“We’re not talking about 1960s LSD trips. This therapy is supervised by a medical practitioner [and] often occurs with repeat treatments in a controlled setting,” he said. “And when it comes to the efficacy of this therapy, the proof is in the data, in the testimonies—but we need the FDA to issue clinical trial guidance for psychedelic assisted therapy so that the the industry can actually invest in this.”

“Right now, it’s difficult for researchers to pursue these trials without any direction at all from FDA,” Crenshaw said. “Without that direction, it’s even more difficult for us to conduct the research to tap into this breakthrough treatment option.”

The draft FDA guidance released on Friday notes that many psychedelics that are being developed with the intent of having them administered “while the subject is experiencing the acute effects of the drug or in a subsequent session.”

“This additional variable both complicates the assessment of effectiveness and presents a challenge for any future product labeling,” FDA said.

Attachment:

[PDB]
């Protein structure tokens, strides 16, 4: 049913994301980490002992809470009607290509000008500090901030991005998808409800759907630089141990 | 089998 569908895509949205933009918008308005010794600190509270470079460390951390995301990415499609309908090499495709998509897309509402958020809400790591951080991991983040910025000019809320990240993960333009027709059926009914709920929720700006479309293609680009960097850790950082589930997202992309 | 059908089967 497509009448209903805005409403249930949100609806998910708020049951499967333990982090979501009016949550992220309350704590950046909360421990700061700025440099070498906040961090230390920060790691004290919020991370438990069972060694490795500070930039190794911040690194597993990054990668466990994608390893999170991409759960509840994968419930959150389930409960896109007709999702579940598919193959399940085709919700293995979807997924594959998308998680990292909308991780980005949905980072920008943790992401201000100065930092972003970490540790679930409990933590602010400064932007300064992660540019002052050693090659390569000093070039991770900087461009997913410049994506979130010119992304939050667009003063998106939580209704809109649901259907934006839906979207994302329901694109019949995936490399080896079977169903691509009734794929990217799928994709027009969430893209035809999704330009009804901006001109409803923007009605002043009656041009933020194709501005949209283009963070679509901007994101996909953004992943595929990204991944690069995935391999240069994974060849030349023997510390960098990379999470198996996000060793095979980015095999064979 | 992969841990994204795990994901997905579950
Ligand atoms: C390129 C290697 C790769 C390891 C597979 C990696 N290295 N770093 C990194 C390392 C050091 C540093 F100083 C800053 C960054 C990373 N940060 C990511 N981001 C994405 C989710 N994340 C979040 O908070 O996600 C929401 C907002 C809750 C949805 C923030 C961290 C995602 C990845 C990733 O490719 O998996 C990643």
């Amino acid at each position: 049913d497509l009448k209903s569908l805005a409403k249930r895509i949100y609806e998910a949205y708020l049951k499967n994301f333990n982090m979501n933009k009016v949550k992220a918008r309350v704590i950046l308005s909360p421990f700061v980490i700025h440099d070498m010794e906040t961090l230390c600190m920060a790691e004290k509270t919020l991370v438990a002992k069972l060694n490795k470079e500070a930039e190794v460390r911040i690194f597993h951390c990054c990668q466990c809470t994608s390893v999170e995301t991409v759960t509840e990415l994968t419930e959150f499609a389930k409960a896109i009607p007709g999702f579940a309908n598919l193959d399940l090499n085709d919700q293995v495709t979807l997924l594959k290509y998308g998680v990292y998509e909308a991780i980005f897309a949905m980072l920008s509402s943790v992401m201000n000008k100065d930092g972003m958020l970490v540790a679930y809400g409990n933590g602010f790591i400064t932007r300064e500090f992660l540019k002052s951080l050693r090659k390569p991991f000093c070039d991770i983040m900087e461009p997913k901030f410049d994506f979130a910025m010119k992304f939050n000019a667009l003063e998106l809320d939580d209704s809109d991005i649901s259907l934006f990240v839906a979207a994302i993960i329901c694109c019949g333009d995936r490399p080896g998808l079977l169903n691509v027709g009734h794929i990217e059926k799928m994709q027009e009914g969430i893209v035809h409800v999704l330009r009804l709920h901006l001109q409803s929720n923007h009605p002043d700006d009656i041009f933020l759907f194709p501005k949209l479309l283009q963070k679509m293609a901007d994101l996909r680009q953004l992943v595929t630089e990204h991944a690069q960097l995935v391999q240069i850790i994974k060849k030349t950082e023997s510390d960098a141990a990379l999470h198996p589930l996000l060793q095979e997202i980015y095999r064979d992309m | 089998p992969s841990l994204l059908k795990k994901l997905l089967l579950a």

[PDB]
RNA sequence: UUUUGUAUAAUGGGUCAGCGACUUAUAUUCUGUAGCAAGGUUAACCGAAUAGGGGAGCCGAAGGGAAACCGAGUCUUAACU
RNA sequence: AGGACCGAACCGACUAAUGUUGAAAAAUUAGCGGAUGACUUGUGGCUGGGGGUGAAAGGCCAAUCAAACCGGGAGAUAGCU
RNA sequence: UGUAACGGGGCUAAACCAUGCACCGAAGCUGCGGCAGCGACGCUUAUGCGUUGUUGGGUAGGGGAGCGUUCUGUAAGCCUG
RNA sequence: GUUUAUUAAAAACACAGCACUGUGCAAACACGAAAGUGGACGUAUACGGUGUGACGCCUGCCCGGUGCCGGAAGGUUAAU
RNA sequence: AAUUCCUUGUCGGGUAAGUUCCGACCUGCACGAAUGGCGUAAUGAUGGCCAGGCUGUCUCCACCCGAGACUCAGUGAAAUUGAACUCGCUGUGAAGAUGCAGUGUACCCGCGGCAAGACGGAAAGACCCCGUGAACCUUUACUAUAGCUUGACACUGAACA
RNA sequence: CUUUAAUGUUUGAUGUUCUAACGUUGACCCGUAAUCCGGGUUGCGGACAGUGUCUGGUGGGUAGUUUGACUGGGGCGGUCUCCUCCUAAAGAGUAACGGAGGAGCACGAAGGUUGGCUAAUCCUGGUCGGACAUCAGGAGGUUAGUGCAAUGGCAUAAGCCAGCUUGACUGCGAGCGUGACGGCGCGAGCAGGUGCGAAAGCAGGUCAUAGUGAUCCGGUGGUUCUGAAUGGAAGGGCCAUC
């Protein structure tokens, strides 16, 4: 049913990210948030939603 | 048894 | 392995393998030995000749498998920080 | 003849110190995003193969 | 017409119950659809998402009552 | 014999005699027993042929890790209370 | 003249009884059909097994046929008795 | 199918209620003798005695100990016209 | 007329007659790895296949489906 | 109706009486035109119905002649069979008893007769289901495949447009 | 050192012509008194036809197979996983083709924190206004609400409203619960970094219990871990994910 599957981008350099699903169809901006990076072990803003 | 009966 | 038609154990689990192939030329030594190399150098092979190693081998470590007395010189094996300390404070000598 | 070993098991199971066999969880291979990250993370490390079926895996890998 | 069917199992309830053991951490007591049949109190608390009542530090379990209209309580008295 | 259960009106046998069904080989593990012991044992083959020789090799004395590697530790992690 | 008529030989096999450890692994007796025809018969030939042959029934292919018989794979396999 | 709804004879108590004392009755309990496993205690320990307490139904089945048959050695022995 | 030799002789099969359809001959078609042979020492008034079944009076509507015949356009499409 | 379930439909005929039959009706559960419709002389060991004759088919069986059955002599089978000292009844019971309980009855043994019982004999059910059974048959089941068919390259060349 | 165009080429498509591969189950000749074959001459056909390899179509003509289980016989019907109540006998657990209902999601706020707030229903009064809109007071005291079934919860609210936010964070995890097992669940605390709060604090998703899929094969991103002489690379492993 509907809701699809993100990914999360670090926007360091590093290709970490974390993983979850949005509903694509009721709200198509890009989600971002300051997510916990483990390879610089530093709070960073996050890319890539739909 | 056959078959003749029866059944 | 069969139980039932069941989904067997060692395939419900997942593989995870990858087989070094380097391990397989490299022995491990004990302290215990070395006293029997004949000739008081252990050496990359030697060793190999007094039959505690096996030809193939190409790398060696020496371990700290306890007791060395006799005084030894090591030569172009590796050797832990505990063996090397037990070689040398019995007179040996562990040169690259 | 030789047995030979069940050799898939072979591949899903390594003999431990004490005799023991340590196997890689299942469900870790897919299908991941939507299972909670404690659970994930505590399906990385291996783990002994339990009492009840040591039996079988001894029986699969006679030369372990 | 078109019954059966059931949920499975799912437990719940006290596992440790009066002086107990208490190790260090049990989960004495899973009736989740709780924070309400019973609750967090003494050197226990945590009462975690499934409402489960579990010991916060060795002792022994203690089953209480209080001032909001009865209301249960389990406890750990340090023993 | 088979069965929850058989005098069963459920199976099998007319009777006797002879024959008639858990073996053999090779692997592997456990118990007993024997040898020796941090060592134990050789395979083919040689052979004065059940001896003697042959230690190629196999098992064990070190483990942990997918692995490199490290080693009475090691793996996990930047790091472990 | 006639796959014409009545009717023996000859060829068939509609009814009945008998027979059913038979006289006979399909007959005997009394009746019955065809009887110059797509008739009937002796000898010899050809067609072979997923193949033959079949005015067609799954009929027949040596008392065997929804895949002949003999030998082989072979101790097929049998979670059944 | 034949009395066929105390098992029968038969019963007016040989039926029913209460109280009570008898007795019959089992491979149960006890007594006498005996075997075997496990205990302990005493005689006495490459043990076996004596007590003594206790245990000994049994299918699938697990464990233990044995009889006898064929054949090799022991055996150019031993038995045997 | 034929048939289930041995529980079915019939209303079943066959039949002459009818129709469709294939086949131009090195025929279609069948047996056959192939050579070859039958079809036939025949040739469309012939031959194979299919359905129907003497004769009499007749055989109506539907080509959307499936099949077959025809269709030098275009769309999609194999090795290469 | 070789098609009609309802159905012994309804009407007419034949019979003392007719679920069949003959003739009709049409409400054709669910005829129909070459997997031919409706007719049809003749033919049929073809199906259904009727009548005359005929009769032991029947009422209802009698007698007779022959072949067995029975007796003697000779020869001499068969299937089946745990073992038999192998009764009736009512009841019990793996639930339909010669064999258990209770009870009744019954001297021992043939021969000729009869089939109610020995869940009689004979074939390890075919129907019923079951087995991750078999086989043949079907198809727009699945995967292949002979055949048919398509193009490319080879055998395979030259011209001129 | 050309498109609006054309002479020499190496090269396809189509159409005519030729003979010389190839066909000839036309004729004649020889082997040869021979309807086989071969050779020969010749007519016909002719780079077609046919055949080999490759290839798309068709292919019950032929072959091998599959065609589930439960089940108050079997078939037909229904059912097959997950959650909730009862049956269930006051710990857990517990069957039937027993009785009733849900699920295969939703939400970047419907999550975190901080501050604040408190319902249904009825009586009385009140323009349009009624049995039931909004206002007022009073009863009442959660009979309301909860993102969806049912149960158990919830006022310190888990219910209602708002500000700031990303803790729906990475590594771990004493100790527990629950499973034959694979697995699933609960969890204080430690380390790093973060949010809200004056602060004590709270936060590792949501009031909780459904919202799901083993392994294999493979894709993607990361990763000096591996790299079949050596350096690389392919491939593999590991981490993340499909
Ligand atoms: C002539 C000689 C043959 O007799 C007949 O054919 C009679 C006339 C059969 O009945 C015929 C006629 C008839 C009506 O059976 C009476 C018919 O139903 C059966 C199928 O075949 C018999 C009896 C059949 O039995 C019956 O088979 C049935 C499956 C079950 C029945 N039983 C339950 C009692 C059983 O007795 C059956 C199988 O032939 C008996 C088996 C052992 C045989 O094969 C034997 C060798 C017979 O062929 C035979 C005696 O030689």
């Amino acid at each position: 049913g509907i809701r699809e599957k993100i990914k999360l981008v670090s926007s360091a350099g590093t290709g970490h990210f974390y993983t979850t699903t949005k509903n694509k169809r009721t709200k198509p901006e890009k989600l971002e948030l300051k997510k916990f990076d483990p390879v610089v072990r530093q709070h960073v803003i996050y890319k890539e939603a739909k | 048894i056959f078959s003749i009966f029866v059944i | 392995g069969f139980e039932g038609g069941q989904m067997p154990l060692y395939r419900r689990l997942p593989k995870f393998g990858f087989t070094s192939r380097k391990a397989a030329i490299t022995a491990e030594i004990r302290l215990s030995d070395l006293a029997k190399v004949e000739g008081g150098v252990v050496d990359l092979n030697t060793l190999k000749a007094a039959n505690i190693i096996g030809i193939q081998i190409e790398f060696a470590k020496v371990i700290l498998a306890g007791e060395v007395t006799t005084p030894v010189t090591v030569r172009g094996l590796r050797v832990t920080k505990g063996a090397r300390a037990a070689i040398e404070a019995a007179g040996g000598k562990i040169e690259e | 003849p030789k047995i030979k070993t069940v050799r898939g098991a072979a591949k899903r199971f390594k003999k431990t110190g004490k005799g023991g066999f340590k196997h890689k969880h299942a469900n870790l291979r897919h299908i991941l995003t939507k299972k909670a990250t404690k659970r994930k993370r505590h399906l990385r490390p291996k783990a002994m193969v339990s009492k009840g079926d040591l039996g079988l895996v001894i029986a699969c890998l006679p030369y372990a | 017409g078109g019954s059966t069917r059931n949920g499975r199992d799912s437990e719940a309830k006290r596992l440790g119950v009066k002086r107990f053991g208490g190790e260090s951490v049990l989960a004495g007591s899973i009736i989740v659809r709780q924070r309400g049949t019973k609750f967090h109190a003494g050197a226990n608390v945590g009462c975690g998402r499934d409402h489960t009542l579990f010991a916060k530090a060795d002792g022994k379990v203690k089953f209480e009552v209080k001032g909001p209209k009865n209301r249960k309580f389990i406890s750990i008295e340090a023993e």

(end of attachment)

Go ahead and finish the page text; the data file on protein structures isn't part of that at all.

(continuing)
The agency advised, for example, that the “therapist monitoring the session can usually deduce the treatment assignment by observing the subject’s behavior,” so “it is preferable that the in-session monitor is not involved in post-session psychotherapy because their knowledge of the treatment could bias the delivery of subsequent therapy.”

FDA emphasized that after the guidance is finalized it will simply represent the agency’s “current thinking…on this topic.”

“It does not establish any rights for any person and is not binding on FDA or the public,” it told researchers. “You can use an alternative approach if it satisfies the requirements of the applicable statutes and regulations.”

The FDA’s Federal Register filing notes that a public docket will be made available for people to submit comments on the draft guidance.

The move is timely, as lawmakers and health officials have shown serious interest in quickly expanding research into psychedelics as studies have revealed their potential in the treatment of conditions such as severe depression, post-traumatic stress disorder and addiction.